Often people who are experiencing burnout in big law, associates who are burnt out will feel like, oh, I’m just weak. I can’t hack it like whoever else, that this person and that person. The fact that I’m feeling burnt out, the fact that I’m feeling exhausted, the fact that this is like way too much and I actually want to have a personal life. And I actually want to be able to take care of my mental and physical health, that’s just somehow a weakness in me. And if I could just figure out the right combination of life hacks, then this wouldn’t be a problem. So the fact that I’m feeling this way is really some sort of moral failing on my part. That’s not true. The truth is, I’m going to say it again. I know I said this before, but the system is designed to burn you out.

The system will take everything that you can give it and the reality is that even if you’re someone with very good boundaries, the system, the big law system is not particularly amenable to people who actually have good boundaries. It’s been my experience that most of the people who have good boundaries, more or less end up either being pushed out or leaving because the system is just not set up in a way that makes it realistic for them to stay. So, you’re not weak. The system is working the way it is designed to work. And I’m not saying that any particular person is sitting in their evil layer, cackling, because they’ve created the system that will burn you out. The reality is that the structure of large law firms and the way that they are set up is it’s beyond what any individual person or even leader of a firm can affect or transform on their own, right?

The whole system has to be reworked in order for this to not be the case. It’s a feature, not a bug. So you being burned out as a big law associate, you feeling burned out, you getting to the place of burnout. That’s a feature of the way big law works. It’s not a bug. The way it’s often approached, the way it’s talked about the messaging is like, well, do this or that thing to help yourself. You’ll feel less stressed to avoid burnout. And all of the obligation, the responsibility, or most of it, is put on the individual person, the individual associate. But the reality is that the system is created in such a way, is designed, exists in such a way that it ultimately will cause burnout because that is the way that it’s designed. So, again, is that, there’s this idea perpetuated that, oh, you’re feeling burned out.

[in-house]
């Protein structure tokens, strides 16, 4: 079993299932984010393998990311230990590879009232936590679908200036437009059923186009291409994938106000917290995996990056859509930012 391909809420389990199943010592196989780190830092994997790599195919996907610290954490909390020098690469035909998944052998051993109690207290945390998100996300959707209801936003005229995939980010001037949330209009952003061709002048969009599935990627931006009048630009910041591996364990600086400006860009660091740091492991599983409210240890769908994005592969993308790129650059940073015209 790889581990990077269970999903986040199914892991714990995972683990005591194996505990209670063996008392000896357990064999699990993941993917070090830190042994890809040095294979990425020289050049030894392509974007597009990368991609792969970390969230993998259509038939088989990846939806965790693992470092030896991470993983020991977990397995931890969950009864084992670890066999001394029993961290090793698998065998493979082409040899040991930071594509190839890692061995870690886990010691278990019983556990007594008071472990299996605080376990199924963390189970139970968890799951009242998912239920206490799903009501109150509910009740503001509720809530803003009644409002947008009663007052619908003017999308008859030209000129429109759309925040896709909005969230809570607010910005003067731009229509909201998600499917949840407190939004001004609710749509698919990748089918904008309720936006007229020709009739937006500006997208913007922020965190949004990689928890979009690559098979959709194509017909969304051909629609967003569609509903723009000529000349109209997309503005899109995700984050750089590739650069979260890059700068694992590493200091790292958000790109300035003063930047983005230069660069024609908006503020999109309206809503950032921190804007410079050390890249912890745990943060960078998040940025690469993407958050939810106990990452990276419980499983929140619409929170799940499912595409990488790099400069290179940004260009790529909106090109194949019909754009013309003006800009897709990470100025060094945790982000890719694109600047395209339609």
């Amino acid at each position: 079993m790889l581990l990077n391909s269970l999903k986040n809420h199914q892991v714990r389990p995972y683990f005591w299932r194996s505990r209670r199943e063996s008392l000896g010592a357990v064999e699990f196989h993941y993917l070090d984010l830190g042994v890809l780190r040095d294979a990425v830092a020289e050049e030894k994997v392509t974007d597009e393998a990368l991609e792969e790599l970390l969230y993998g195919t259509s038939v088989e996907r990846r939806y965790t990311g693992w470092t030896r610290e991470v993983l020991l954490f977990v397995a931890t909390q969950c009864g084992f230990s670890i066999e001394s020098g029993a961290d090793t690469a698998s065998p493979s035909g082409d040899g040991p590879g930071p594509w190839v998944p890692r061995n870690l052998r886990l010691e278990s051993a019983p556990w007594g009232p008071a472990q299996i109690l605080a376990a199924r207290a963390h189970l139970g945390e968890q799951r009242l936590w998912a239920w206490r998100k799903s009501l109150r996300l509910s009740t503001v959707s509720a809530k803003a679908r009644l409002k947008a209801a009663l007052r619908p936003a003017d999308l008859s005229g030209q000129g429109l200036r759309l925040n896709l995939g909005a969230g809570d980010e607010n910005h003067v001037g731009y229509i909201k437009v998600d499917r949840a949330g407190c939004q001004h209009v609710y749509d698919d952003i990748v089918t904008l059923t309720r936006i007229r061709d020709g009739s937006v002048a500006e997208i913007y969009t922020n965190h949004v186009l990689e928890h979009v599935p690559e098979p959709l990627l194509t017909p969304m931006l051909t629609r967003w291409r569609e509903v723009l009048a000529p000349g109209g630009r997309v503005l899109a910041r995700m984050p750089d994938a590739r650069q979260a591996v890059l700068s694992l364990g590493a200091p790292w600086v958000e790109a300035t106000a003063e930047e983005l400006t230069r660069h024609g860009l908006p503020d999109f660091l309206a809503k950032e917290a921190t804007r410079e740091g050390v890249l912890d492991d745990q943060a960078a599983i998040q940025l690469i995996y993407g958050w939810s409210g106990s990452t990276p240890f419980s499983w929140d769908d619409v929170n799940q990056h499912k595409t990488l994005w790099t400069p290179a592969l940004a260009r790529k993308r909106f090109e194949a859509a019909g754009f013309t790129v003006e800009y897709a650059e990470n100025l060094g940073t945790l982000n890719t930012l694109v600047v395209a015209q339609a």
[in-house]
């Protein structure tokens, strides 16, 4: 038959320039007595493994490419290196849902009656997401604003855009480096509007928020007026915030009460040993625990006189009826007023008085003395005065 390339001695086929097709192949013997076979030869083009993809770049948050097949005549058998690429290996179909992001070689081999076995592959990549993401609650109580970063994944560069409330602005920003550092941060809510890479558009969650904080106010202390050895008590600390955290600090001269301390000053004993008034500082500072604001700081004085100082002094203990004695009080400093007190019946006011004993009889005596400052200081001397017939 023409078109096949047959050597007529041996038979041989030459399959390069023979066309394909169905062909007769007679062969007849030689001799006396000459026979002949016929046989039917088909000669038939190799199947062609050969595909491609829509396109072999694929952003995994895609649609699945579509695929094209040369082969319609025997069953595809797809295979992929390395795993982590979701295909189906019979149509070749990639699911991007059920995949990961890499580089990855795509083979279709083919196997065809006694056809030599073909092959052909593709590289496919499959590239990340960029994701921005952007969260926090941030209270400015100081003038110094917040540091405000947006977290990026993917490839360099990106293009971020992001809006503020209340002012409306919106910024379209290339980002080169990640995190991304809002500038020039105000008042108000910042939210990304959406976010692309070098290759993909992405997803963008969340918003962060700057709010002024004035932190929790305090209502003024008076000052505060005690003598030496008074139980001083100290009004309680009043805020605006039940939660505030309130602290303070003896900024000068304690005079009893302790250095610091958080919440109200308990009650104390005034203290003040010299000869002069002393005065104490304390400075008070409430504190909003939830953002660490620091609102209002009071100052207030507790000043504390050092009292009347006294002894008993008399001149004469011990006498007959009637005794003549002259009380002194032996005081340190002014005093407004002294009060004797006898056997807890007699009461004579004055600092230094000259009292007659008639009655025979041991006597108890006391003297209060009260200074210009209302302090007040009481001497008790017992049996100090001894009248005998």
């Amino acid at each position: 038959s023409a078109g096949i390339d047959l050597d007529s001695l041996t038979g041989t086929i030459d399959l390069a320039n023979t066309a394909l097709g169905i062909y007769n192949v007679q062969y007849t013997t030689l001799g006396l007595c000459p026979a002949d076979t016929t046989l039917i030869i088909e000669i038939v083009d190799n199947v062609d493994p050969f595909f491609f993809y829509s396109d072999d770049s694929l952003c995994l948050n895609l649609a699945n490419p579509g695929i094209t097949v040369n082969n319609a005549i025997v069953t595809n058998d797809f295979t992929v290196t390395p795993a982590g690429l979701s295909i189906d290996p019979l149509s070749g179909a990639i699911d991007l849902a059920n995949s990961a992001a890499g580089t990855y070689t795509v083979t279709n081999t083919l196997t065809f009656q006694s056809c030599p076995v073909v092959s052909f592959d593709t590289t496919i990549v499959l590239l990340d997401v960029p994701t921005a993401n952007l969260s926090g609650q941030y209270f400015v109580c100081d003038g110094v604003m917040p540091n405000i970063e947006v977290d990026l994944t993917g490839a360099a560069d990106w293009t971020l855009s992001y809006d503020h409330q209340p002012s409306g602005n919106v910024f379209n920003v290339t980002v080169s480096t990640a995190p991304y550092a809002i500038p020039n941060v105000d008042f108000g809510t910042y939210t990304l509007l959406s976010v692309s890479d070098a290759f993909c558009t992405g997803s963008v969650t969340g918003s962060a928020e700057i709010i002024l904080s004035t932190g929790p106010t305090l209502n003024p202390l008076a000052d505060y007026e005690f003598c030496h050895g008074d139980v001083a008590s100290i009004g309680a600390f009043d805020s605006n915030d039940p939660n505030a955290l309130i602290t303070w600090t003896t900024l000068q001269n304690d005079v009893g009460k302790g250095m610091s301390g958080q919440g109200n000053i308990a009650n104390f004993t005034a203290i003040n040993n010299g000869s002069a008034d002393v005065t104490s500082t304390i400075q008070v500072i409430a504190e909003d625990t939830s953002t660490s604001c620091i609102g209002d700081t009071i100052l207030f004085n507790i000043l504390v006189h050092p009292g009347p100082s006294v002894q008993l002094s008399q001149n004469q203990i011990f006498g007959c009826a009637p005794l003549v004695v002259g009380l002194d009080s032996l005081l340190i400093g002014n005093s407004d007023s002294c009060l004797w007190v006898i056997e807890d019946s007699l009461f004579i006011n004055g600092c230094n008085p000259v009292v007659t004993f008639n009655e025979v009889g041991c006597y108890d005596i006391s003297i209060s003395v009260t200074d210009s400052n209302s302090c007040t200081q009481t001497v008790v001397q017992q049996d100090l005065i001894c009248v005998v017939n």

Well, that’s something that’s like gone awry in the system, right? That’s not an intended result. The thing is it’s irrelevant if every partner in your firm is going around thinking, I don’t want associates to be burned out, right? If the system is designed in such a way that it’s going to cause burnout, the individual intentions of the individual people, the various platitudes, the emails about how you should do five minutes of meditation or yoga or whatever, those things cannot change the reality of the structures of that system. And I think we’re somewhat resistant to this. And by we, I mean lawyers, and in particular lawyers who are in the system of big law, because this is a structural problem, right? This isn’t a problem that can be fixed by individual lawyers just meditating more or doing more yoga. And I mention those things because those things come up all the time, right?

We just had Lawyer Mental Health Week or whatever a couple of weeks ago, when I’m recording this, and there was lots of discussion about how big law firms were sending emails saying, we care about lawyer mental wellbeing and wellness and whatnot. And at the same time, associates are being pushed to give even more hours than in some cases they have in the past. And in these circumstances where we’re coming out of this pandemic, that has been very grueling in many ways, emotionally, physically, mentally for everyone. Yeah. So the challenge is that it cannot be fixed just by individual people somehow leaning a different type of life within the system. The challenges that I think we have to have an imagination for a different way of doing what we’re doing. And to be honest, I’m not overly optimistic about that in big law in the near term.

But I do think that it’s something that we need to seriously consider if we really want this profession to be a place where human beings can thrive and where we’re actually able to contribute in a positive way to the world, but also not completely burn ourselves out in the meantime. So if you’re an associate in big law and you’re having an experience that mirrors at all, what I’m talking about, I’d love to hear from you and to hear what you think about this and to hear if this connects with the experience that you’ve had. Okay. That is my rant on big law burn out. I will talk to you all next week.

Thanks so much for listening. I absolutely love getting to share this podcast with you. If you haven’t yet, I invite you to download my free guide, First Steps to Leaving the Law at formerlawyer.com/first. Until next time, have a great week.